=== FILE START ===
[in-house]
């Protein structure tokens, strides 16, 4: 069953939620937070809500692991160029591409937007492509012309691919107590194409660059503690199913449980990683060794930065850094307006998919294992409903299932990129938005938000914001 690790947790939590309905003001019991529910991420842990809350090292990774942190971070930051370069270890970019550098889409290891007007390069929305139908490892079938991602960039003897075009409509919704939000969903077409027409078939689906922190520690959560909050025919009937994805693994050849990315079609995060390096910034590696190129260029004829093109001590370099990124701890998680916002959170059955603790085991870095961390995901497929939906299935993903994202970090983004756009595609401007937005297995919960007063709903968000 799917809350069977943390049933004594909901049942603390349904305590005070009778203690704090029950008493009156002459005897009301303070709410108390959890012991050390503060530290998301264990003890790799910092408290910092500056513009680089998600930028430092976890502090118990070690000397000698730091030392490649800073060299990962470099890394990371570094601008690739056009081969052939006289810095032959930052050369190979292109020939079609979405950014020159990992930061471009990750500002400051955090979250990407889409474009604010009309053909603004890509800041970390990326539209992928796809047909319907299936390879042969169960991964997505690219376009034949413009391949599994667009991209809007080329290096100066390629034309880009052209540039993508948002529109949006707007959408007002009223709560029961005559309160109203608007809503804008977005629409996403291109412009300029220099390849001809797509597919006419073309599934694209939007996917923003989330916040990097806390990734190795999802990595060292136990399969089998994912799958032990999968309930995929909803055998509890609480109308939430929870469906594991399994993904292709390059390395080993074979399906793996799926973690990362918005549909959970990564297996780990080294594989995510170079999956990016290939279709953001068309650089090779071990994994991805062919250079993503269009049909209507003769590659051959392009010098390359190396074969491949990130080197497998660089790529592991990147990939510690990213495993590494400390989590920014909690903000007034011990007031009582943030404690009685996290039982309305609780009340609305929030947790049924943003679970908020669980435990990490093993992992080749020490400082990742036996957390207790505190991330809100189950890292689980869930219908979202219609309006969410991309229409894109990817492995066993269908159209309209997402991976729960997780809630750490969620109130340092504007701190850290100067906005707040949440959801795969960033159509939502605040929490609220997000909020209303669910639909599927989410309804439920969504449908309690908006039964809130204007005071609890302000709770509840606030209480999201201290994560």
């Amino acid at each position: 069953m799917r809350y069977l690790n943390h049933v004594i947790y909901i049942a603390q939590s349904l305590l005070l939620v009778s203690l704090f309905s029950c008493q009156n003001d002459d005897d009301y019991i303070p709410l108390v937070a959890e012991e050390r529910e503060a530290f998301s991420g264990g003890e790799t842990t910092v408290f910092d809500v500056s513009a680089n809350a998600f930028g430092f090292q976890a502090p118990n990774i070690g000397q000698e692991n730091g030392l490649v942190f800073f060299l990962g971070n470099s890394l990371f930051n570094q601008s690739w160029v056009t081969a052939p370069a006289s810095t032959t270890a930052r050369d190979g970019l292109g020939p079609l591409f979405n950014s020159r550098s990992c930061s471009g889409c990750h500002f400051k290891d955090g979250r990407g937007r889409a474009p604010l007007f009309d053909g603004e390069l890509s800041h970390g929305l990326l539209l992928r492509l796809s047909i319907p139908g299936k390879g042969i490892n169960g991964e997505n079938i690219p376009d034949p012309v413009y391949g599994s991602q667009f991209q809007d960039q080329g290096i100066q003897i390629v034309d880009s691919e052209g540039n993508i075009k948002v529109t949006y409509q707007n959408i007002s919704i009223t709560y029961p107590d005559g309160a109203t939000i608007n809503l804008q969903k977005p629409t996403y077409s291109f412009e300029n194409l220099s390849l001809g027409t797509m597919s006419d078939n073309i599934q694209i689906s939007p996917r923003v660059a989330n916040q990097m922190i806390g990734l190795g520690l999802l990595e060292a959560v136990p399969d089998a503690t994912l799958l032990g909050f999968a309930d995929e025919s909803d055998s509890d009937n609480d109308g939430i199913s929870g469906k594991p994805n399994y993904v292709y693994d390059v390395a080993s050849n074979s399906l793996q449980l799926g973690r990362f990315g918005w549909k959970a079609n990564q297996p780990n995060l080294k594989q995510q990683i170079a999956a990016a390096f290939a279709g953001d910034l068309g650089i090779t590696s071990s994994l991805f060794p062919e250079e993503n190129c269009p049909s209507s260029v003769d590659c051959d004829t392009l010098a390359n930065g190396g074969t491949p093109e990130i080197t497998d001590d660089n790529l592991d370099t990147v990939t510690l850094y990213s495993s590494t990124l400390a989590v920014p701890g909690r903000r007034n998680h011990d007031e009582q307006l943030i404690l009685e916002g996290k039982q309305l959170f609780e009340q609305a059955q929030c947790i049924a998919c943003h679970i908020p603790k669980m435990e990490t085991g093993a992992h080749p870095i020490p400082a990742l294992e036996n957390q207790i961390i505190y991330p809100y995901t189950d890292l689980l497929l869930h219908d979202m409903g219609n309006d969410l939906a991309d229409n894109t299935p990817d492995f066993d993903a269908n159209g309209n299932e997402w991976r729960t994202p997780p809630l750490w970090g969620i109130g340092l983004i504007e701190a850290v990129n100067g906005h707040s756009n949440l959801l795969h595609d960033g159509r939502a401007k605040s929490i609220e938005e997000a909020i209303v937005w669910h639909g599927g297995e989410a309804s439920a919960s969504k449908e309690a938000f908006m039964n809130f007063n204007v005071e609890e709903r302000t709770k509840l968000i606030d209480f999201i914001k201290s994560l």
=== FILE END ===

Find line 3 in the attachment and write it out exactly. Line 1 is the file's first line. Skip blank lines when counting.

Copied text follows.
């Amino acid at each position: 069953m799917r809350y069977l690790n943390h049933v004594i947790y909901i049942a603390q939590s349904l305590l005070l939620v009778s203690l704090f309905s029950c008493q009156n003001d002459d005897d009301y019991i303070p709410l108390v937070a959890e012991e050390r529910e503060a530290f998301s991420g264990g003890e790799t842990t910092v408290f910092d809500v500056s513009a680089n809350a998600f930028g430092f090292q976890a502090p118990n990774i070690g000397q000698e692991n730091g030392l490649v942190f800073f060299l990962g971070n470099s890394l990371f930051n570094q601008s690739w160029v056009t081969a052939p370069a006289s810095t032959t270890a930052r050369d190979g970019l292109g020939p079609l591409f979405n950014s020159r550098s990992c930061s471009g889409c990750h500002f400051k290891d955090g979250r990407g937007r889409a474009p604010l007007f009309d053909g603004e390069l890509s800041h970390g929305l990326l539209l992928r492509l796809s047909i319907p139908g299936k390879g042969i490892n169960g991964e997505n079938i690219p376009d034949p012309v413009y391949g599994s991602q667009f991209q809007d960039q080329g290096i100066q003897i390629v034309d880009s691919e052209g540039n993508i075009k948002v529109t949006y409509q707007n959408i007002s919704i009223t709560y029961p107590d005559g309160a109203t939000i608007n809503l804008q969903k977005p629409t996403y077409s291109f412009e300029n194409l220099s390849l001809g027409t797509m597919s006419d078939n073309i599934q694209i689906s939007p996917r923003v660059a989330n916040q990097m922190i806390g990734l190795g520690l999802l990595e060292a959560v136990p399969d089998a503690t994912l799958l032990g909050f999968a309930d995929e025919s909803d055998s509890d009937n609480d109308g939430i199913s929870g469906k594991p994805n399994y993904v292709y693994d390059v390395a080993s050849n074979s399906l793996q449980l799926g973690r990362f990315g918005w549909k959970a079609n990564q297996p780990n995060l080294k594989q995510q990683i170079a999956a990016a390096f290939a279709g953001d910034l068309g650089i090779t590696s071990s994994l991805f060794p062919e250079e993503n190129c269009p049909s209507s260029v003769d590659c051959d004829t392009l010098a390359n930065g190396g074969t491949p093109e990130i080197t497998d001590d660089n790529l592991d370099t990147v990939t510690l850094y990213s495993s590494t990124l400390a989590v920014p701890g909690r903000r007034n998680h011990d007031e009582q307006l943030i404690l009685e916002g996290k039982q309305l959170f609780e009340q609305a059955q929030c947790i049924a998919c943003h679970i908020p603790k669980m435990e990490t085991g093993a992992h080749p870095i020490p400082a990742l294992e036996n957390q207790i961390i505190y991330p809100y995901t189950d890292l689980l497929l869930h219908d979202m409903g219609n309006d969410l939906a991309d229409n894109t299935p990817d492995f066993d993903a269908n159209g309209n299932e997402w991976r729960t994202p997780p809630l750490w970090g969620i109130g340092l983004i504007e701190a850290v990129n100067g906005h707040s756009n949440l959801l795969h595609d960033g159509r939502a401007k605040s929490i609220e938005e997000a909020i209303v937005w669910h639909g599927g297995e989410a309804s439920a919960s969504k449908e309690a938000f908006m039964n809130f007063n204007v005071e609890e709903r302000t709770k509840l968000i606030d209480f999201i914001k201290s994560l």